This December 2014 photo provided by U.S. Customs and Border Protection shows rum bottles filled with liquid cocaine in New York. A man arriving from Guyana at Kennedy International Airport in New York was found to be carrying the bottles that customs officials said were filled with 18 pounds worth of liquid cocaine. The drugs had a street value of $310,000. (U.S. Customs and Border Protection via AP)
This undated photo provided by U.S. Customs and Border Protection in October 2015 shows a block of cocaine concealed in a package of frozen meat in New York. A man arrived at Kennedy International Airport from Trinidad with three large packages of frozen meat in his suitcase. Customs officials took a closer look and said they found more than 7 pounds of powder cocaine inside. (U.S. Customs and Border Protection via AP)
This July 2012 photo provided by U.S. Customs and Border Protection shows methamphetamine disguised as a chocolate candy bar in Los Angeles. Officials said a California man tried to smuggle more than 4 pounds of methamphetamine out of the country disguised as 45 individually wrapped chocolate bars at Los Angeles International Airport. Customs officers became suspicious after seeing the candy bars inside the man's checked luggage and opened the bars to find a white substance covered by a "chocolate-like substance." Officials said the drugs would have sold for as much as $250,000 in Japan, where the man was headed. (U.S. Customs and Border Protection via AP)
This June 2012 photo provided by U.S. Customs and Border Protection shows packets of opium covered in cinnamon hidden inside a rice cooker in Los Angeles. Officials found the rice cooker stuffed with 3 pounds' worth of black opium, which had been coated in cinnamon and wrapped in plastic, being transported by a man arriving at Los Angeles International Airport from Iran. They also found a glass jar with a dark jelly-like substance in a suitcase that turned out to be opium. Officials said the opium had a street value of about $110,000. (U.S. Customs and Border Protection via AP)
This June 2012 photo provided by U.S. Customs and Border Protection shows packets of opium covered in cinnamon hidden inside a rice cooker in Los Angeles. Officials found the rice cooker stuffed with 3 pounds' worth of black opium, which had been coated in cinnamon and wrapped in plastic, being transported by a man arriving at Los Angeles International Airport from Iran. They also found a glass jar with a dark jelly-like substance in a suitcase that turned out to be opium. Officials said the opium had a street value of about $110,000. (U.S. Customs and Border Protection via AP)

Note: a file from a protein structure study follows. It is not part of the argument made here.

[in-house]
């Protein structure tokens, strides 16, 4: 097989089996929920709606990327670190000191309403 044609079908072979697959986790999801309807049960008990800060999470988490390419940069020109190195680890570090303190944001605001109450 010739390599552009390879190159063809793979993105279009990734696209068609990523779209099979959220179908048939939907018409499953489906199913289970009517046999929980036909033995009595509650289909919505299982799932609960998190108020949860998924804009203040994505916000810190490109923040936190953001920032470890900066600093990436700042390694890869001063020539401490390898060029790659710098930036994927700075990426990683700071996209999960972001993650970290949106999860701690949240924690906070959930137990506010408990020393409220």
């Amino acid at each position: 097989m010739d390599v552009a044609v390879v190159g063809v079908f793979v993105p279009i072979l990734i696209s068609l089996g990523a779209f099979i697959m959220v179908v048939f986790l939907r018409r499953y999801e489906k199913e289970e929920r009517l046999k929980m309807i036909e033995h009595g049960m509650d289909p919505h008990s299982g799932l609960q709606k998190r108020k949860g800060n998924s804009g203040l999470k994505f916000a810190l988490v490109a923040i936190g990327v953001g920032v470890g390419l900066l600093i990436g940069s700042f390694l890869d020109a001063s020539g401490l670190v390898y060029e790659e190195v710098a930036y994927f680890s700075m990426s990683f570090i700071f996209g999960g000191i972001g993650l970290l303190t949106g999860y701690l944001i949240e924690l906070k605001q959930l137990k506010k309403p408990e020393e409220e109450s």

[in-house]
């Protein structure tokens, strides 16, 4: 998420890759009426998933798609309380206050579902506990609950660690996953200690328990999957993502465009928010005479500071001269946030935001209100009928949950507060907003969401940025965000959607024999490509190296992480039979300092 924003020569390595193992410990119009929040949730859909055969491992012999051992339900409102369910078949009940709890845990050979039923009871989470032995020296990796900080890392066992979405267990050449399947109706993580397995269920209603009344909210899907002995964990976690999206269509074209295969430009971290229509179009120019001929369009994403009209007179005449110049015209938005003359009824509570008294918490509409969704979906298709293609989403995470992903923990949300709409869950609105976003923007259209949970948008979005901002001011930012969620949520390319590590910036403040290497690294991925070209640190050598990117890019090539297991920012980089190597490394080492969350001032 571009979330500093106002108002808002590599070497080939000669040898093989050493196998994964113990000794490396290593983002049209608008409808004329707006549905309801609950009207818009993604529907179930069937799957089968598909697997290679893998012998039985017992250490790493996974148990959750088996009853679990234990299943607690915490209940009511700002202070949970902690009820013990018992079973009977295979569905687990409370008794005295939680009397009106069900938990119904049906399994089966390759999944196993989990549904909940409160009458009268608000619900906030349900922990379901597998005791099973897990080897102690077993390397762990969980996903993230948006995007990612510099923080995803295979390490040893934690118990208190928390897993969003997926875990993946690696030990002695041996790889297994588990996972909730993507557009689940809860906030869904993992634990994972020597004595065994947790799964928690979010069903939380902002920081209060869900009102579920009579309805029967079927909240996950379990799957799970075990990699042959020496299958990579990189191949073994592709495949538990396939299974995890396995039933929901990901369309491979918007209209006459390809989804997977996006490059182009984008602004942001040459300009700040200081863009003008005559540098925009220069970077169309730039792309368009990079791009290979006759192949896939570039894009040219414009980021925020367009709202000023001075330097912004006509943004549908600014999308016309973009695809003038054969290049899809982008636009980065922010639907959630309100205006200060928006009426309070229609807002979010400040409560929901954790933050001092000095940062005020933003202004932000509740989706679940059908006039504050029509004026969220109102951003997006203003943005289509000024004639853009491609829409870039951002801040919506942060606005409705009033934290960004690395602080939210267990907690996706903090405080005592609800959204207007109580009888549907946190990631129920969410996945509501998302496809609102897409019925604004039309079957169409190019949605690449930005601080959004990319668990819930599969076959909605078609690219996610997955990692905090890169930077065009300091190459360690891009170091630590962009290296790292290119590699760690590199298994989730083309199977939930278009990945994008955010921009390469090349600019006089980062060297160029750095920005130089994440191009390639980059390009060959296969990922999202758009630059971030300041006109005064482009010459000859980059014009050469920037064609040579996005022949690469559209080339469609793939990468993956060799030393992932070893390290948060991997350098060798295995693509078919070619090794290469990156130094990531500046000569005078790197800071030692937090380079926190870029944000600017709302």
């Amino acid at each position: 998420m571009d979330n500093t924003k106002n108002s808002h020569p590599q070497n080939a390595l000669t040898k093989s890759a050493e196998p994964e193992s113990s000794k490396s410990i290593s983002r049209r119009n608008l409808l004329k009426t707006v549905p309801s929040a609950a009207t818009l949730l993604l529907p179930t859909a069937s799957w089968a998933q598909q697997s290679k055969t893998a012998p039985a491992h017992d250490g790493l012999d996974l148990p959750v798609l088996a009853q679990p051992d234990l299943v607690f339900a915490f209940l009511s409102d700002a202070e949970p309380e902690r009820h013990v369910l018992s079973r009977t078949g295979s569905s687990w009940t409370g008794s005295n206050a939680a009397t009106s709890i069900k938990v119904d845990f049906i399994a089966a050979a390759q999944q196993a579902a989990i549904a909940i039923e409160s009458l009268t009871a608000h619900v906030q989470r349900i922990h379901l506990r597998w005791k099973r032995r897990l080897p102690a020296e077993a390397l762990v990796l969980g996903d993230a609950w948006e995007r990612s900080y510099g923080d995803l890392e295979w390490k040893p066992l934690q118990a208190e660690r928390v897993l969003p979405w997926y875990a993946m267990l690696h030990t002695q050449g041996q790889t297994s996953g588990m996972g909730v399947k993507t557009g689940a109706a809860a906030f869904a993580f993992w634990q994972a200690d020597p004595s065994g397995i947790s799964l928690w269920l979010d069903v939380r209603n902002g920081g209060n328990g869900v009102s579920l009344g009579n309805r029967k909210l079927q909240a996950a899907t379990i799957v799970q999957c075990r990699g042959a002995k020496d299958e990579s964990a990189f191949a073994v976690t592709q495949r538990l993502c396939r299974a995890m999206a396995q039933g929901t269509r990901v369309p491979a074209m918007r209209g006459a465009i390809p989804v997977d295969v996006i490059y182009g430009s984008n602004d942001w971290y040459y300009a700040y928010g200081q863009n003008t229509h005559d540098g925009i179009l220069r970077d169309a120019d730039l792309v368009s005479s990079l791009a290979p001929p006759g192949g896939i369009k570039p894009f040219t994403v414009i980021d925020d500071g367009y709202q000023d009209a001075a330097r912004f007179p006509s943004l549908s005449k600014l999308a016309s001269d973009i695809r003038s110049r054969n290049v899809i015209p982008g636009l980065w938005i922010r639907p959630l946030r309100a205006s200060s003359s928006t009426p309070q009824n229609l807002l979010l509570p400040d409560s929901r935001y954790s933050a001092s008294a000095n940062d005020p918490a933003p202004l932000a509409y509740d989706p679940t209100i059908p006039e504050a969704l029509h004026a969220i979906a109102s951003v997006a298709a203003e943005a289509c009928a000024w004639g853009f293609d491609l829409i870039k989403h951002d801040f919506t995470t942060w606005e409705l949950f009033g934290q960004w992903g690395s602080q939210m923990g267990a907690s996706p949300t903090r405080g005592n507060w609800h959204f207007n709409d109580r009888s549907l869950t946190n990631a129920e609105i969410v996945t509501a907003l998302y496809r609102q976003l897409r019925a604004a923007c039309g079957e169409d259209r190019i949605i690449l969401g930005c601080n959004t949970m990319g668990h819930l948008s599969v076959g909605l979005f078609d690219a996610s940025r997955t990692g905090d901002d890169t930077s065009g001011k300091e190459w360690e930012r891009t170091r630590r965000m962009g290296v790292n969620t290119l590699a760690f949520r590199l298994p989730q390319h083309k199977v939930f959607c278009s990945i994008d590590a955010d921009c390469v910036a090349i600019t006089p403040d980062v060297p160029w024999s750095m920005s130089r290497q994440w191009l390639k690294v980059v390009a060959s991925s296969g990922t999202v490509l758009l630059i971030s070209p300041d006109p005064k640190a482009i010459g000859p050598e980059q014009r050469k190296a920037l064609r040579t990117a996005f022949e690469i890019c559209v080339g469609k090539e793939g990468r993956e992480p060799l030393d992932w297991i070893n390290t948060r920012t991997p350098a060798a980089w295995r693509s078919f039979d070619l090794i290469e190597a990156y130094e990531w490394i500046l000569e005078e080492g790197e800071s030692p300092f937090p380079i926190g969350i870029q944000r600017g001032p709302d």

This February 2012 photo provided by U.S. Customs and Border Protection shows plastic packets of chocolate syrup and salad dressing concealing cocaine paste in Los Angeles. A mother and daughter traveling from Spain were carrying bags of condiments that customs officials at Los Angeles International Airport decided felt unusually thick. They opened it up to find a plastic bag with cocaine paste placed inside, and then found another syrup packet in their checked-in luggage that contained more cocaine paste. Customs officials said they confiscated more than 10 pounds of the paste, a gummy substance that is extracted from coca leaves and then dried and turned into the white powder sold on the street. (U.S. Customs and Border Protection via AP)
This November 2014 photo provided by U.S. Customs and Border Protection shows bags of powdered dairy product that contained cocaine in New York. A woman arriving at Kennedy International Airport in New York from Guyana was found with six bags of milk and custard powder that were filled with cocaine. Customs officials said they found 13 pounds of drugs in her luggage, with an estimated street value of $230,000. (U.S. Customs and Border Protection via AP)
This February 2012 photo provided by U.S. Customs and Border Protection shows plastic packets of chocolate syrup and salad dressing concealing cocaine paste in Los Angeles. A mother and daughter traveling from Spain were carrying bags of condiments that customs officials at LAX decided felt unusually thick. They opened it up to find a plastic bag with cocaine paste placed inside, and then found another syrup packet in their checked luggage that contained more cocaine paste. Customs officials said they confiscated more than 10 pounds of the paste, a gummy substance that is extracted from coca leaves and then dried and turned into the white powder sold on the street. (U.S. Customs and Border Protection via AP)